Combiner l'écologie l'évolution et les changements climatiques Combining ecology evolution and climate variation and change

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Niveau: Supérieur, Doctorat, Bac+8
Réception des Associés étrangers élus en 2005 / 12 décembre 2006 COMBINER L'ÉCOLOGIE, L'ÉVOLUTION ET LES CHANGEMENTS CLIMATIQUES COMBINING ECOLOGY, EVOLUTION AND CLIMATE VARIATION AND CHANGE Nils Chr. STENSETH Research Professor at the University of Oslo, and Chair of the Centre for Ecological and Evolutionary Synthesis I have over the years worked on a variety of evolutionary and ecological problems. Over the last decade of so, much of my work has focused upon the population dynamics effects of climate variation where climate has been measured by “climate packages” such as the North Atlantic Oscillation (NAO); see Stenseth et al. (2003). We know that climate influences a variety of ecological processes. These effects operate through local weather parameters such as temperature, wind, rain, snow, and ocean currents, as well as interactions among these. In the temperate zone, local variations in weather are often coupled over large geographic areas through the transient behavior of atmospheric planetary-scale waves. These variations drive temporally and spatially averaged exchanges of heat, momentum, and water vapor that ultimately determine growth, recruitment, and migration patterns. Recently, there have been several studies of the impact of large-scale climatic forcing on ecological systems. In Stenseth et al. (2002) we reviewed how two of the best-known climate phenomena—the North Atlantic Oscillation and the El Niño–Southern Oscillation—affect ecological patterns and processes in both marine and terrestrial systems.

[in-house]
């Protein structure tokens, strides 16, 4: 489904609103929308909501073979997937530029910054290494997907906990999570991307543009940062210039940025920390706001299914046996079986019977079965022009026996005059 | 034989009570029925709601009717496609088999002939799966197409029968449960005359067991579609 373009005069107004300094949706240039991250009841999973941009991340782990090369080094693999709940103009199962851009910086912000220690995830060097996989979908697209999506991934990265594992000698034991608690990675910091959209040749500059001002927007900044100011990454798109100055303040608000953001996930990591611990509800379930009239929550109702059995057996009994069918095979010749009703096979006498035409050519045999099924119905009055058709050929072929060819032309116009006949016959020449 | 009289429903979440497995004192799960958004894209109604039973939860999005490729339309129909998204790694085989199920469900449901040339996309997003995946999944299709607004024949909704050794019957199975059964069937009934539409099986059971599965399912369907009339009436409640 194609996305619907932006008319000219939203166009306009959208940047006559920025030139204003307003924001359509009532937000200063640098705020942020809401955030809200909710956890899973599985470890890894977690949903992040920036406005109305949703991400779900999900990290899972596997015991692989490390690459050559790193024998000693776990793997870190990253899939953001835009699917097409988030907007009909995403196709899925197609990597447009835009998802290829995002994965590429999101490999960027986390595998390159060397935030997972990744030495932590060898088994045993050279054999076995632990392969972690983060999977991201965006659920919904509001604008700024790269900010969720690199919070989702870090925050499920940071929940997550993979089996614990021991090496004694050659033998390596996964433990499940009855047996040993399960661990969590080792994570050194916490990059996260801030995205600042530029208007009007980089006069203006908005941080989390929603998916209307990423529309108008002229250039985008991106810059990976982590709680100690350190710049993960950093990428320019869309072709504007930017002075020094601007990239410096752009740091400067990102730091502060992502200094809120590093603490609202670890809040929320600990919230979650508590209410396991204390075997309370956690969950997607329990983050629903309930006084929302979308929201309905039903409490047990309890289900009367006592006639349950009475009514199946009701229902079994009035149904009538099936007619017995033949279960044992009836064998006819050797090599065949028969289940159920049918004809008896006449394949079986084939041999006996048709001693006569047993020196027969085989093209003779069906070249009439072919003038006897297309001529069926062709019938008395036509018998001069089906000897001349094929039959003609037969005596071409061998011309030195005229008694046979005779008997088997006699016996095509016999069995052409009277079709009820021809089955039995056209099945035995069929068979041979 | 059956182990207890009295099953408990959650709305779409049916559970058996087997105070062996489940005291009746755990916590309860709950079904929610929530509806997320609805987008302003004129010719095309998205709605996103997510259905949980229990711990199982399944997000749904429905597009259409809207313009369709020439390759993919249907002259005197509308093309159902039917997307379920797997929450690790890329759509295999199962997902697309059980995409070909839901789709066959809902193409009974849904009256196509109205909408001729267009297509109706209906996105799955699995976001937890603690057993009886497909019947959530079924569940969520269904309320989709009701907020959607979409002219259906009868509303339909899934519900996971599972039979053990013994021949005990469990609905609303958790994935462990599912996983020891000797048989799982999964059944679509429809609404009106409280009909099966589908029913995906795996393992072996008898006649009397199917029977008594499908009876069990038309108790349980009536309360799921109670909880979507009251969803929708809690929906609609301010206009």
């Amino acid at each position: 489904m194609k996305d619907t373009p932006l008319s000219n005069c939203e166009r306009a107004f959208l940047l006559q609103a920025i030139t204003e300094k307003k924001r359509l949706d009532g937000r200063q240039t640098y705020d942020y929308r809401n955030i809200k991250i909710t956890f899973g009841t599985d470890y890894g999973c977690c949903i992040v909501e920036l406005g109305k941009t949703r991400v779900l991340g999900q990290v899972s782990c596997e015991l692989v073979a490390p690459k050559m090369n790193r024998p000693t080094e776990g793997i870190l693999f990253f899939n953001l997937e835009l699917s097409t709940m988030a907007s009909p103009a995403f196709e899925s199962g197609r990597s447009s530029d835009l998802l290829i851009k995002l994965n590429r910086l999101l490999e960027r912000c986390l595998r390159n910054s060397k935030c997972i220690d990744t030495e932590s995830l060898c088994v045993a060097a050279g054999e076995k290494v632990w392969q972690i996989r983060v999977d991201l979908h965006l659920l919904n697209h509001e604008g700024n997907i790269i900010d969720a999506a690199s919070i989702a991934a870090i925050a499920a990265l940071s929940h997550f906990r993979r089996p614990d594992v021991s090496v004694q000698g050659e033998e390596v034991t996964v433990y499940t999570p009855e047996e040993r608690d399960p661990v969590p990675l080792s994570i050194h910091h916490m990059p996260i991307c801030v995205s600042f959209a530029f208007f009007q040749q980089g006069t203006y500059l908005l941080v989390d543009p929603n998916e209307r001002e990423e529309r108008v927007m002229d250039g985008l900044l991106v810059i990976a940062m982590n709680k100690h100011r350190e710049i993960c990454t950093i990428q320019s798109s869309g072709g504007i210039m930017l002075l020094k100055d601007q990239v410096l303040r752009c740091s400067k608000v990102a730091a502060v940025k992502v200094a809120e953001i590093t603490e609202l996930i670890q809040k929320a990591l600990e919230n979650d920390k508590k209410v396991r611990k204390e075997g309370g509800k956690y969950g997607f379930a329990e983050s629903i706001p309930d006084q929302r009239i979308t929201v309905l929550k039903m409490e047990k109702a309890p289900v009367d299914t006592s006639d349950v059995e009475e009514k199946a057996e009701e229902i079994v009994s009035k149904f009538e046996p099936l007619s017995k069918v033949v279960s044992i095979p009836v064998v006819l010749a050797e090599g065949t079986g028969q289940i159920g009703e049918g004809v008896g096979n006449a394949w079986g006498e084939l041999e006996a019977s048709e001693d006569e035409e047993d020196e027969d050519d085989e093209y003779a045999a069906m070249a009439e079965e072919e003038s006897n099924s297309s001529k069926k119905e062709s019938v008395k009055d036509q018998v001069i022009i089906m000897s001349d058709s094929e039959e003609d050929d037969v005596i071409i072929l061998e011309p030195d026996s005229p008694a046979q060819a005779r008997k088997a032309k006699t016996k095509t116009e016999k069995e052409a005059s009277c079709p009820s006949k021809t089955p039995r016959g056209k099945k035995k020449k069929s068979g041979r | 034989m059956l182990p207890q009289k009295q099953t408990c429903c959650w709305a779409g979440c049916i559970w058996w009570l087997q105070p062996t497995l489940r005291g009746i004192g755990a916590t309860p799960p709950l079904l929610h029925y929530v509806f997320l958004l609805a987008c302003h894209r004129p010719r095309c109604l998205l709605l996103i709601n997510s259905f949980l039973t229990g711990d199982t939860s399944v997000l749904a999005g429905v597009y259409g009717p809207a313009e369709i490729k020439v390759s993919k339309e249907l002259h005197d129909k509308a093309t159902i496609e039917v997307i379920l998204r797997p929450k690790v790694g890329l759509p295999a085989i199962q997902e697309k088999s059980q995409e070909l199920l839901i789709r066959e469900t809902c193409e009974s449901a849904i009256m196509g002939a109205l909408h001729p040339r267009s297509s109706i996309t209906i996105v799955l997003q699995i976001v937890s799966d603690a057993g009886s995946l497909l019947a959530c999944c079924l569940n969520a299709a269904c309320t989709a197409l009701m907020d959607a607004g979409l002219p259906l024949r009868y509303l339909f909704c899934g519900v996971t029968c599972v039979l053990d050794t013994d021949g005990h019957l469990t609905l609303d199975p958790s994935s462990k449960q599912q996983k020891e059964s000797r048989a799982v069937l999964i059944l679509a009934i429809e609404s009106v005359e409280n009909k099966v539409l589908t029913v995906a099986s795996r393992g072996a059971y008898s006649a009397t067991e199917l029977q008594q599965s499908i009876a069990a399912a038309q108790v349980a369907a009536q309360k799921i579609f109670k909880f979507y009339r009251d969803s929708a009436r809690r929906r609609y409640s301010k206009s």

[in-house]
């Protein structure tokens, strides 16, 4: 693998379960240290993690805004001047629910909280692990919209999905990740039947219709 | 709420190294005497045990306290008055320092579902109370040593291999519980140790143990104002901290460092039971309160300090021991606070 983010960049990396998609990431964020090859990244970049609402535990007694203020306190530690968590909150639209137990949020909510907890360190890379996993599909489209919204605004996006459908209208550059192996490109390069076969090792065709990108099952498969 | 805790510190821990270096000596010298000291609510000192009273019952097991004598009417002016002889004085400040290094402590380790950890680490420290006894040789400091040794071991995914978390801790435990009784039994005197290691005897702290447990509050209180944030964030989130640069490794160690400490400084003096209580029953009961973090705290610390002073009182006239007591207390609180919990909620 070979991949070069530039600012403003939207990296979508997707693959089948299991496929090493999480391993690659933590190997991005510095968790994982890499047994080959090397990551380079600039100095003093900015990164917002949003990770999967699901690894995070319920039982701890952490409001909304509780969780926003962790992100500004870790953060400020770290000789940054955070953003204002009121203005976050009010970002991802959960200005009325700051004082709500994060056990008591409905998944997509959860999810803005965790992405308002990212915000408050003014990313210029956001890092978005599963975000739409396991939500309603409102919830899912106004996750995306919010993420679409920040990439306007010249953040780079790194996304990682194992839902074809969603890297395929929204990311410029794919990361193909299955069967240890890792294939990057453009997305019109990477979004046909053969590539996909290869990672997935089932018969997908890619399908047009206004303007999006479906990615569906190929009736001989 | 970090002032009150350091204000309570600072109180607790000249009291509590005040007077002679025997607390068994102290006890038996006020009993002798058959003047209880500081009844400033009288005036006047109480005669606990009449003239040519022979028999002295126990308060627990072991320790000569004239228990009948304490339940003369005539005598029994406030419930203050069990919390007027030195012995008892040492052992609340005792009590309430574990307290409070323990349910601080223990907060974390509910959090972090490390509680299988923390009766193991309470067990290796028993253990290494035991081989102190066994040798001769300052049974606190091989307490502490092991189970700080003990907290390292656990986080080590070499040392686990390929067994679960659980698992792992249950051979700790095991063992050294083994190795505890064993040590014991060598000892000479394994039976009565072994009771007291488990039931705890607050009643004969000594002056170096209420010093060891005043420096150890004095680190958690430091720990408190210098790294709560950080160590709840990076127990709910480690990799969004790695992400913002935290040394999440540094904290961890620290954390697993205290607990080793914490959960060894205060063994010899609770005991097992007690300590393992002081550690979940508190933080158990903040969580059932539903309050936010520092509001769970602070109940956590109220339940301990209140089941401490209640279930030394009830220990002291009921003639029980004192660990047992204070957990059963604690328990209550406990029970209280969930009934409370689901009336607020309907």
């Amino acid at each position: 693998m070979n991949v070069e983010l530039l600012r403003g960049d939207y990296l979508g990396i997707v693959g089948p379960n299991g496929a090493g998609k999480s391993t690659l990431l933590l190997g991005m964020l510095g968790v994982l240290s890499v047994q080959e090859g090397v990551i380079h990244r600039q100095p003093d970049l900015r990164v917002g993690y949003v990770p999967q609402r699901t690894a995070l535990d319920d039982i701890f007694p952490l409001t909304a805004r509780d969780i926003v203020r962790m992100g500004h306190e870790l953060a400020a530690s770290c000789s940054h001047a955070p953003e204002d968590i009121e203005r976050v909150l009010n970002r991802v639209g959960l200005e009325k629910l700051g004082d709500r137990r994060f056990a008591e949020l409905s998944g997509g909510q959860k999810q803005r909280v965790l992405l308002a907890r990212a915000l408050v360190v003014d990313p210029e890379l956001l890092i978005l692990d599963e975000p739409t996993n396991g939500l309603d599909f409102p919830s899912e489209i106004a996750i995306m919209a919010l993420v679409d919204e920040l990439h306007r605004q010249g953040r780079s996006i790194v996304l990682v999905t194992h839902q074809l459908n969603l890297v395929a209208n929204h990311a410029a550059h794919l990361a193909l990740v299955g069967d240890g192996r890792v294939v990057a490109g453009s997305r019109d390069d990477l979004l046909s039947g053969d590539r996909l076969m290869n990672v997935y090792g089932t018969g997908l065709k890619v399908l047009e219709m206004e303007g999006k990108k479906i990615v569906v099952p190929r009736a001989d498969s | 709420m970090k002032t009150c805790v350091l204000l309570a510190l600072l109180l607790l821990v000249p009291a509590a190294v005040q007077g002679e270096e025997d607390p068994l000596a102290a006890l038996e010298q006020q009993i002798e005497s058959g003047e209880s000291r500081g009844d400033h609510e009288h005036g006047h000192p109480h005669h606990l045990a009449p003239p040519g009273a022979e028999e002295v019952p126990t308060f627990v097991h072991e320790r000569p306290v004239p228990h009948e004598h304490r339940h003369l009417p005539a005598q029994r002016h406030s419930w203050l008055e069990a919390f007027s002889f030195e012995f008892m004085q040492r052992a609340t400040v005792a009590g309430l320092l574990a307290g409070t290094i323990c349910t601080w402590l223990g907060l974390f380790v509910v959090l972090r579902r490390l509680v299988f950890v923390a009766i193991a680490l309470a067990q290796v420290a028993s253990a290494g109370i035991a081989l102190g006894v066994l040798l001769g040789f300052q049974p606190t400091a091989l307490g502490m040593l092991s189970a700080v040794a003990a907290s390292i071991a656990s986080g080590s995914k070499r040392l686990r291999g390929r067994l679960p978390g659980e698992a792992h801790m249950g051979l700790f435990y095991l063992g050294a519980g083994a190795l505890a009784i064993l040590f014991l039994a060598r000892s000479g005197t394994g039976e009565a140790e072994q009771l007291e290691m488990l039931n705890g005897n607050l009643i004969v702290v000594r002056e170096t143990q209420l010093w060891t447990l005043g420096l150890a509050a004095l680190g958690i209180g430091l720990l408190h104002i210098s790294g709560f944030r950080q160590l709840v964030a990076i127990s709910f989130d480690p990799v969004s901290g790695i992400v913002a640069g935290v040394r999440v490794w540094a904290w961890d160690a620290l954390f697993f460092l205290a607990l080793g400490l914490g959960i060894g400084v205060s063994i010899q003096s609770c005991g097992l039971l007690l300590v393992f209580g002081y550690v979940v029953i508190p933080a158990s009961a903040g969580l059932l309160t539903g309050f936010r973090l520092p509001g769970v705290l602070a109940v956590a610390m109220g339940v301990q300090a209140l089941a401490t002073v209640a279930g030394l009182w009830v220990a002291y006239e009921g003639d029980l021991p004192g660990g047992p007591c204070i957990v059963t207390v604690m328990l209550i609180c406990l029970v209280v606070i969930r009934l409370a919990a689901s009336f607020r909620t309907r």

• genetic structuring

  • effects

  • spatiotemporal ecological

  • populations within

  • population dynamics

  • climate forcing

  • large extent

  • canadian lynx

  • scale climatic


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Réception des Associés étrangers élus en 2005 / 12 décembre 2006 COMBINER L’ÉCOLOGIE, L’ÉVOLUTION ET LES CHANGEMENTS CLIMATIQUES COMBINING ECOLOGY, EVOLUTION AND CLIMATE VARIATION AND CHANGE Nils Chr. STENSETH Research Professor at the University of Oslo, and Chair of the Centre for Ecological and Evolutionary Synthesis I have over the years worked on a variety of evolutionary and ecological problems. Over the last decade of so, much of my work has focused upon the population dynamics effects of climate variation where climate has been measured by “climate packages” such as the North Atlantic Oscillation (NAO); see Stenseth et al. (2003). We know that climate influences a variety of ecological processes. These effects operate through local weather parameters such as temperature, wind, rain, snow, and ocean currents, as well as interactions among these. In the temperate zone, local variations in weather are often coupled over large geographic areas through the transient behavior of atmospheric planetaryscale waves. These variations drive temporally and spatially averaged exchanges of heat, momentum, and water vapor that ultimately determine growth, recruitment, and migration patterns. Recently, there have been several studies of the impact of largescale climatic forcing on ecological systems. In Stenseth et al. (2002) we reviewed how two of the bestknown climate phenomena—the North Atlantic Oscillation and the El Niño–Southern Oscillation—affect ecological patterns and processes in both marine and terrestrial systems. During my work I have highlighted that climate indexes such as the North Atlantic Oscillation (NAO) is properly seen as a package of weather (Stenseth and Mysterud 2005). As an example I will mention my work on the Canadian harelynx population cycle, which I have studied rather extensively (Stenseth et al. 1999). Across the boreal forest of Canada, lynx populations undergo regular density cycles. Analysis of 21 time series from 1821 onward demonstrated structural similarity in these cycles within large regions of Canada. The observed population dynamics are consistent with a regional structure caused by climatic features, resulting in a grouping of lynx population dynamics into three types (corresponding to three climaticbased geographic regions): Pacificmaritime, Continental, and Atlanticmaritime. A possible link with the North Atlantic Oscillation is suggested.